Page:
League owners did take a step they hope will lead to fewer games between losing teams. Last season, teams could only be scheduled once for a Thursday night game. The owners decided to bump that limit up to twice per season.
Goodell defended the proposal against accusations that the league is prioritizing revenue over player safety.
“We always look at the data with respect to injuries,” he told the media gathered at the league meetings. “That is what drove our decisions throughout the first 12 or so years of Thursday Night Football and how it’s evolved. I think the data was very clear: it doesn’t show a higher injury rate. But we recognize shorter weeks. We went through this with COVID, too.”
When the idea of flex scheduling is revisited in May, it will require the support of 24 team owners in order to become a reality.
Sports TV News
Eric Shanks Got Approval From Alex Rodriguez Before FOX Hired Derek Jeter
“Why wouldn’t we reach out?”
Derek Jeter is going to work a very limited schedule for FOX next season. Still, before he came on board, FOX Sports CEO Eric Shanks wanted the support of Jeter’s former Yankees teammate and on-again/off-again friend Alex Rodriguez.
Andrew Marchand is reporting that Shanks reached out to ARod personally. Rodriguez gave his approval to the network.
“Why wouldn’t we reach out?” a Fox Sports spokesman said when The New York Post reached out for confirmation.
While Derek Jeter is now part of the FOX family, fans shouldn’t expect to see him every time baseball is on the network. He is only scheduled to work “marquee events”. This season, those include the London series, the All-Star Game, and the World Series.
He will be at the desk alongside Kevin Burkhardt, David Ortíz, and Rodriguez.
Sports TV News
Alex Rodriguez: You Used To Be Able To Hang Out With Reporters And Know It Was Off the Record
“I would say that back then it was a little bit more of a camaraderie.”
The way that MLB players interact with reporters has evolved and changed significantly over the years in Alex Rodriguez’s eyes.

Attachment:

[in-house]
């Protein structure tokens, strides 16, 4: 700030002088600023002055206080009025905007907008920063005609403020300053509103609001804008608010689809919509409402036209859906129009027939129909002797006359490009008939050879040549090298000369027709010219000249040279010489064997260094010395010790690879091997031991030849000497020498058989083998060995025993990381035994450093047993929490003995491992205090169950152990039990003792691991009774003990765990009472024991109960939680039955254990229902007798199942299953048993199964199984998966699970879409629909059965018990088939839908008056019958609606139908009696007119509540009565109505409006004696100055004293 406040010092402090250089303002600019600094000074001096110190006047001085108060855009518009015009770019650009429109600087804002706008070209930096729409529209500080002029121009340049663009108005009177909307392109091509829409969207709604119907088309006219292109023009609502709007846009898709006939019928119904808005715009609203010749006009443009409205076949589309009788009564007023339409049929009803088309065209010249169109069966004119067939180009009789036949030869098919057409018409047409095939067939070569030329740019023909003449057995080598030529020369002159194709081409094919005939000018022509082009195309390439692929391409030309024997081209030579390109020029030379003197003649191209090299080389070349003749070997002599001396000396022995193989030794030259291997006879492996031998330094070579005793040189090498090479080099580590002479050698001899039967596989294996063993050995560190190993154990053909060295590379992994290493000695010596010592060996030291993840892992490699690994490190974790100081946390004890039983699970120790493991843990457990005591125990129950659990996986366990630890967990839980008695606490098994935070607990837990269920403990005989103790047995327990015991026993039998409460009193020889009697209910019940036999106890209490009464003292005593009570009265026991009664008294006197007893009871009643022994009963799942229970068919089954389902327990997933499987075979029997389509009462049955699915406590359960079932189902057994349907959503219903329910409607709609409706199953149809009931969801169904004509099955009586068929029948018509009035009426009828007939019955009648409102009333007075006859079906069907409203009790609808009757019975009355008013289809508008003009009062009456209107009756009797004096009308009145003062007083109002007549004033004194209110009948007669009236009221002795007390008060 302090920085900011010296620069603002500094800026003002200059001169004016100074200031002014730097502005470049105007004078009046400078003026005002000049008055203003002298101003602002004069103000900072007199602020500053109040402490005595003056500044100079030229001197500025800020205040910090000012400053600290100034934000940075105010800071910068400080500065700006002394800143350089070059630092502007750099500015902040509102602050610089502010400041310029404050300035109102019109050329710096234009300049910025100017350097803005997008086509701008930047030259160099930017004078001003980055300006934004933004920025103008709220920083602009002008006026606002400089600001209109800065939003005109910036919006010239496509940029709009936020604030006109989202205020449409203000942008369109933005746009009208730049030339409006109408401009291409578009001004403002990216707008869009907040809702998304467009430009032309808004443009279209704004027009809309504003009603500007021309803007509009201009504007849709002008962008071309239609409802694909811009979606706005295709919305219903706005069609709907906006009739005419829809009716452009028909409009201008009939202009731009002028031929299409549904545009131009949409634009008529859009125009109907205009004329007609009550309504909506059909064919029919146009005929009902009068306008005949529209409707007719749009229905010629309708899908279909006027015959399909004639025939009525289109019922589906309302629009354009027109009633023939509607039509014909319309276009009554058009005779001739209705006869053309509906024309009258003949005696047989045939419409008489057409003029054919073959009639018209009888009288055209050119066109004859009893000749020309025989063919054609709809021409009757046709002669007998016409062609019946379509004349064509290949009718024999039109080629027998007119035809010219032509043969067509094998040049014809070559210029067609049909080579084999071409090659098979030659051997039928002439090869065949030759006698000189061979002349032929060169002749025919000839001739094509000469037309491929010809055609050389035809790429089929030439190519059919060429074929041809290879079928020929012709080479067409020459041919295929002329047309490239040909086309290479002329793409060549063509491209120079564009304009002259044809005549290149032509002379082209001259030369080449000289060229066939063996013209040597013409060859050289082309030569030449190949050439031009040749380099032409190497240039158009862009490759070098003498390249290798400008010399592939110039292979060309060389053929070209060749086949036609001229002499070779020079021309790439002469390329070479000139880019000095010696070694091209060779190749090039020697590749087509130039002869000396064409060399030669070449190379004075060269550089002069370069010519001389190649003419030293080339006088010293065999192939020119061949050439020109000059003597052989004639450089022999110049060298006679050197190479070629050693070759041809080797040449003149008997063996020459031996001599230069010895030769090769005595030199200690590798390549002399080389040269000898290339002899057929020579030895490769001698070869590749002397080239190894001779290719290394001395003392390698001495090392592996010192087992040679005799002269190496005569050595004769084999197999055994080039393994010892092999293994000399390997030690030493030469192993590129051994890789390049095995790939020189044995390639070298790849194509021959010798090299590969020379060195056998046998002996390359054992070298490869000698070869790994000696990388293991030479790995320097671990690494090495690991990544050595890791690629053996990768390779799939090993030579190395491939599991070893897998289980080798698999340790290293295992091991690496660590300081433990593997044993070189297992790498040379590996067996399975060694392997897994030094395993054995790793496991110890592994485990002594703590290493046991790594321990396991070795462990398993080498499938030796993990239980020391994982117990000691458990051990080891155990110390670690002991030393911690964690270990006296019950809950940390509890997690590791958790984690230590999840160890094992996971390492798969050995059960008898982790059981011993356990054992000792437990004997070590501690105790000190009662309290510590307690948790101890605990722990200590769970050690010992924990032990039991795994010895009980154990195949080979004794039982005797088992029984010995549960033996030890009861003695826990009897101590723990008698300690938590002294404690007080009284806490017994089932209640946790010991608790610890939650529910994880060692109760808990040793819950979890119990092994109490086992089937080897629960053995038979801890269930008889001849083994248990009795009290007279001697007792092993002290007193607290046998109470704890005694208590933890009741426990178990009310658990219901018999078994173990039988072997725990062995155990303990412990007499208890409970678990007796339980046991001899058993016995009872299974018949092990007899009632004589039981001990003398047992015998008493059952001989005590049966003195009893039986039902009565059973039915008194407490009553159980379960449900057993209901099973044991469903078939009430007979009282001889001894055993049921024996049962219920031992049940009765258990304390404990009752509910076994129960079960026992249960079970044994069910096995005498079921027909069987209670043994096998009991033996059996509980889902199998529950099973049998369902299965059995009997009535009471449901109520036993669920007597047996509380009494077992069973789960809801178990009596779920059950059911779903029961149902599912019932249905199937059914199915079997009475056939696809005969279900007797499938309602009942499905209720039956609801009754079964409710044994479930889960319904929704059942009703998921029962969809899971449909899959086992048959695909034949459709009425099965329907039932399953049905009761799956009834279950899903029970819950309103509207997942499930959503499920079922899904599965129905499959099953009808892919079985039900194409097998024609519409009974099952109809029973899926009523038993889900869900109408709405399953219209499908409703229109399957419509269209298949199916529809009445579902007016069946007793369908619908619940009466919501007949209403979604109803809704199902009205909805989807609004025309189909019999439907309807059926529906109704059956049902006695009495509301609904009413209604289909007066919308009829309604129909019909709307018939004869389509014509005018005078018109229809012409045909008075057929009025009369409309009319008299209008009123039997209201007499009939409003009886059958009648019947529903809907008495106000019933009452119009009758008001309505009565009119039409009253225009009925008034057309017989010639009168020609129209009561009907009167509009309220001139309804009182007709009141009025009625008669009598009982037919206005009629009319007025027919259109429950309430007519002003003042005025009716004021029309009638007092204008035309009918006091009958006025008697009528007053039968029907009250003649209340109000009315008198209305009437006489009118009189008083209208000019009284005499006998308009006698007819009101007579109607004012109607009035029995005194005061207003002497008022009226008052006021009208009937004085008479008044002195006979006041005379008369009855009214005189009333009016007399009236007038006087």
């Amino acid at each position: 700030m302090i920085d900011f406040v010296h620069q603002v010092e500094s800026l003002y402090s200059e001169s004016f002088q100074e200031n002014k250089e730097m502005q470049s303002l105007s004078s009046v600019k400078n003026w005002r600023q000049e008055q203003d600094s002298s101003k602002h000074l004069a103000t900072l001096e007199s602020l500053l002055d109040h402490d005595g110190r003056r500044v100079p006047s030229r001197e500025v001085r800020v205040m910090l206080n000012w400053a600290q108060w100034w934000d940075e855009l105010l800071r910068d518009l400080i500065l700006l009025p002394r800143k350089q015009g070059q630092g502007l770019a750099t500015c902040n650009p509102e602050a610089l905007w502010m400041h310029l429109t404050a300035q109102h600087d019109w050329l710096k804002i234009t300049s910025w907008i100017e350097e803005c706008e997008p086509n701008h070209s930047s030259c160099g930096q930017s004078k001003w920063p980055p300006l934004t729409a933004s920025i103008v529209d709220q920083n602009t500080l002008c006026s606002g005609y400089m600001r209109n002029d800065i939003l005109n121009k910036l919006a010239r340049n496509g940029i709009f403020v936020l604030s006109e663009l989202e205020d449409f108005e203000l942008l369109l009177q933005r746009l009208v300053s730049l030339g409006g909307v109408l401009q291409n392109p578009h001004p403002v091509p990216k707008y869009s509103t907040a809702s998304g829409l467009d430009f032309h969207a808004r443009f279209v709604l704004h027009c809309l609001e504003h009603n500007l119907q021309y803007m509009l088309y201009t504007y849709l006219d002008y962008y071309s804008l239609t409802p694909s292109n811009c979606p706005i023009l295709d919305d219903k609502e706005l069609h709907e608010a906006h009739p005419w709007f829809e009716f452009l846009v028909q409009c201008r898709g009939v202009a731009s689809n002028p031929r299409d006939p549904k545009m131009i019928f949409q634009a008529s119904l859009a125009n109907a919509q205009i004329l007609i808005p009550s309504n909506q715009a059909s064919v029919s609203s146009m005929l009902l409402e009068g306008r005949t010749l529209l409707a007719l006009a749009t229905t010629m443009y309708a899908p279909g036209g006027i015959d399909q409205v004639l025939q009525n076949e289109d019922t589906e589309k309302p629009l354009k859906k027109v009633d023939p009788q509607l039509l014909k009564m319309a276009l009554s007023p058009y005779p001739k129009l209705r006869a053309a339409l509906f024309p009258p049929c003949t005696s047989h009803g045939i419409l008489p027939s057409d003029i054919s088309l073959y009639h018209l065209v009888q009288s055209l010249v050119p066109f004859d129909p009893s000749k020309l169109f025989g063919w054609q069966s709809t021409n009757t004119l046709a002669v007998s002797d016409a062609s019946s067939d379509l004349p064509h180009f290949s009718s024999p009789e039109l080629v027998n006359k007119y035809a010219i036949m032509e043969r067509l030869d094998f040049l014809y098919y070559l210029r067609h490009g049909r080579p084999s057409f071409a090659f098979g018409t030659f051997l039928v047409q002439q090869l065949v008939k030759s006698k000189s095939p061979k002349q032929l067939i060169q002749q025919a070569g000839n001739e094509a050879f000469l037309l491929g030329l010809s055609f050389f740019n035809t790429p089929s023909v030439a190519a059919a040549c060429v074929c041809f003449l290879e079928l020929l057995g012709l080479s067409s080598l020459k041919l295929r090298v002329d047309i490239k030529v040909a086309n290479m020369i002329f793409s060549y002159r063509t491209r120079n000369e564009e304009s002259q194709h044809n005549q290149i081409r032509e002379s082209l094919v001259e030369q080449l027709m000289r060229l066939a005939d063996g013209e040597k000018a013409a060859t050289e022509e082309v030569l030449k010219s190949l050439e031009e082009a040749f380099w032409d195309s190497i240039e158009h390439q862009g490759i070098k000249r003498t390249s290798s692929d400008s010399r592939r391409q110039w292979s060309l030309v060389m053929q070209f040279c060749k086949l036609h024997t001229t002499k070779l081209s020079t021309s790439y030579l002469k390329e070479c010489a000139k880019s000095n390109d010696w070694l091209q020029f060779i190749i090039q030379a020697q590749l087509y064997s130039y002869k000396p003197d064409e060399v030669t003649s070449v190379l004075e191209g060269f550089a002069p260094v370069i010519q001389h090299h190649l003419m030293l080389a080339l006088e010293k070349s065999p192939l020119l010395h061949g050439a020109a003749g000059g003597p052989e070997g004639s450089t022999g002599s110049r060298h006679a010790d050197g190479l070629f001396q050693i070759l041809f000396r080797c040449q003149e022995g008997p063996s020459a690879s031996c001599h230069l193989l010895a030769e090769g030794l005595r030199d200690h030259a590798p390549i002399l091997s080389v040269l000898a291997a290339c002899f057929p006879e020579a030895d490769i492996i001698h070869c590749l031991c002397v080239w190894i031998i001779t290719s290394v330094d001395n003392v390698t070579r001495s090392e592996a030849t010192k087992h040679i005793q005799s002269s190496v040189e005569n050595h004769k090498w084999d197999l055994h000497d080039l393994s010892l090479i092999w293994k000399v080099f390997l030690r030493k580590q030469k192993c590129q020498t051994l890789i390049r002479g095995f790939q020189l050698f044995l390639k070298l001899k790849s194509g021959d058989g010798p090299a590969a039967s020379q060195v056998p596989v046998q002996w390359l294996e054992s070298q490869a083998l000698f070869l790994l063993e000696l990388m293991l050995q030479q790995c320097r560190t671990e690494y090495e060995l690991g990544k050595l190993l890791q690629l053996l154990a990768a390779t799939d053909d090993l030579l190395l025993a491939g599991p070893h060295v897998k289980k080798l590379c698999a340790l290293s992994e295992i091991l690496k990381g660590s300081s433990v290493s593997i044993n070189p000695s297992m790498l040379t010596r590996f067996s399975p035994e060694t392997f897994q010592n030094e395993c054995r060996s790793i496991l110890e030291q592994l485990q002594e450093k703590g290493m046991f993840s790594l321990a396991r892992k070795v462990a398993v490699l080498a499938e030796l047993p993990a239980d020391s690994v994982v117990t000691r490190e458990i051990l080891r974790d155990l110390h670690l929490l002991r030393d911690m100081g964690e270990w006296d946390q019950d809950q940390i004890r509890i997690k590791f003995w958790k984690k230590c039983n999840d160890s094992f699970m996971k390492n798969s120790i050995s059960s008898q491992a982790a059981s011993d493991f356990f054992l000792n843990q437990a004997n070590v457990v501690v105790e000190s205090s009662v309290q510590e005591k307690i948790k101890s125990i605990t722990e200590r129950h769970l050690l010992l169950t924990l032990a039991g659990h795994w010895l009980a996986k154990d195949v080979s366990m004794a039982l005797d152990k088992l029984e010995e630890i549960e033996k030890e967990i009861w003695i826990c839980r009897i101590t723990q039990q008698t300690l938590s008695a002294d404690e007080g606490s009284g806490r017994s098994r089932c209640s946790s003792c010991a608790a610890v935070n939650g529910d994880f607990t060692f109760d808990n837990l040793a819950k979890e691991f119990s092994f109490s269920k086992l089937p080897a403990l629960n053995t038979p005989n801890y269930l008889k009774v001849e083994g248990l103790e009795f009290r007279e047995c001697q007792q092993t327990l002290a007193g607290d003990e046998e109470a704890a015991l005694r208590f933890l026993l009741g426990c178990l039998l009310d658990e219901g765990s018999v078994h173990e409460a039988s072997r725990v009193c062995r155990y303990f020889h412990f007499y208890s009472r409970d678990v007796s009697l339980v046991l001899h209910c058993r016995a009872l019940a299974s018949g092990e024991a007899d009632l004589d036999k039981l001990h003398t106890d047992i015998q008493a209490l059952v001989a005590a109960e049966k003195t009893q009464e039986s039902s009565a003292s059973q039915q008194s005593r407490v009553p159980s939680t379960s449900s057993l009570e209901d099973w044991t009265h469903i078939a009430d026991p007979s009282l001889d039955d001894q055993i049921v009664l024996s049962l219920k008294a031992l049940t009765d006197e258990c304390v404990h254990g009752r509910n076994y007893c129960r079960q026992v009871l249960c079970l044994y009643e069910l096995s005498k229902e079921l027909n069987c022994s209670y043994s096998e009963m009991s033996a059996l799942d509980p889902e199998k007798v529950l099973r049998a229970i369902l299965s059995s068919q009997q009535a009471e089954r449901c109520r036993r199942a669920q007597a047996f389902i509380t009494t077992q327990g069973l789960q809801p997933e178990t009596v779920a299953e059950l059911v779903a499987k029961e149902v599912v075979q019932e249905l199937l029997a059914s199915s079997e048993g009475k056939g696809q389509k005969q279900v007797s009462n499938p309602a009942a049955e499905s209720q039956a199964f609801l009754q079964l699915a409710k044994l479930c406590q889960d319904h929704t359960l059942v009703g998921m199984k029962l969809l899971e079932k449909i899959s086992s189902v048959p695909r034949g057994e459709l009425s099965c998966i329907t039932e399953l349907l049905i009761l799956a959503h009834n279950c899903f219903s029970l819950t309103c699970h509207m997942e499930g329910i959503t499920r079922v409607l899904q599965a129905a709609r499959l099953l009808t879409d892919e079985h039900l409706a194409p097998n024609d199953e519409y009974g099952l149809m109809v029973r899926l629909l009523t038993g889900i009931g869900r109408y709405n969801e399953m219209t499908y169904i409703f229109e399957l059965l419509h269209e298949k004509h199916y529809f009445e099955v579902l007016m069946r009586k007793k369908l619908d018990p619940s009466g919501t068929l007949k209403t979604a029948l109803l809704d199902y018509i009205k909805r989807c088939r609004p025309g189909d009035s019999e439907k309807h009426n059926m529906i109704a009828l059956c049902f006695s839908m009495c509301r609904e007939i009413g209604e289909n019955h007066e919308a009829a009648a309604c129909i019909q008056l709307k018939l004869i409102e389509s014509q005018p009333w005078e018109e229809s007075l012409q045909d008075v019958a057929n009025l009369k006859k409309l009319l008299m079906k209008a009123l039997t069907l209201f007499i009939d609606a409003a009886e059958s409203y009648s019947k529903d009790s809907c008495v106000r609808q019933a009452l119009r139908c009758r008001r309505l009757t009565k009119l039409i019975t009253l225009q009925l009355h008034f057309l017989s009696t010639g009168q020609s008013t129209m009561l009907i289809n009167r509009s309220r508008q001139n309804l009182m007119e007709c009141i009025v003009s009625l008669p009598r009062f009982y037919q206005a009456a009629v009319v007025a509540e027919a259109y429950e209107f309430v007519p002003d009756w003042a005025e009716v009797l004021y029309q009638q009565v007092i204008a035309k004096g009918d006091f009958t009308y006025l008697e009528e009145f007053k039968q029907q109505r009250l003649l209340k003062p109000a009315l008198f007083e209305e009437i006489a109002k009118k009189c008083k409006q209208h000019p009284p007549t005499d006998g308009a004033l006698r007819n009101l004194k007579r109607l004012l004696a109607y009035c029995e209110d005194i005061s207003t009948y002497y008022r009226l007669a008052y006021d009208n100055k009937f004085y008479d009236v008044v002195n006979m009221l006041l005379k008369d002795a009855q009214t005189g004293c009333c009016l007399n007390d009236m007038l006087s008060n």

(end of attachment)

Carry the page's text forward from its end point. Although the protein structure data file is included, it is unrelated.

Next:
In a media availability Tuesday ahead of the season premiere of the KayRod Cast, ESPN’s alternate feed of select games slated for Sunday Night Baseball featuring Rodriguez and Yankees play-by-play man Michael Kay, A-Rod was asked for his biggest surprises as the media coverage has transitioned over the years.
“I would say that back then it was a little bit more of a camaraderie,” Rodriguez said. “You could actually go to a bar and have drinks with reporters, believe it or not, and talk about, you know — and everything was pretty much off the record.”
In today’s game, Rodriguez said you won’t find it being the case where reporters and players are friends away from their respective jobs.
“That ship has left, right? I think it’s just a lot more Twitter, get out there first. Fact check later, but shoot first,” he said. “As a result, I think it’s made players and everybody a little bit more aware.”
“I think in a long-worded answer, I think relationships that go back many years, I think, win in the long run, that trust,” A-Rod added.
The second season of the KayRod Cast starts on Sunday at 7 p.m. featuring the defending N.L. champion Philadelphia Phillies and the Texas Rangers.
Kay and Rodriguez will be live from ESPN’s Seaport District Studios in New York City. There are eight total editions of the KayRod Cast scheduled for the 2023 season.
Jordan Bondurant is a features reporter for Barrett Sports Media. He’s a multimedia journalist and communicator who works at the Virginia State Corporation Commission in Richmond. Jordan also contributes occasional coverage of the Washington Capitals for the blog NoVa Caps. His prior media experiences include working for the Richmond Times-Dispatch, the Danville Register & Bee, Virginia Lawyers Weekly, WRIC-TV 8News and Audacy Richmond. He can be reached by email at firstname.lastname@example.org or follow him on Twitter @J__Bondurant.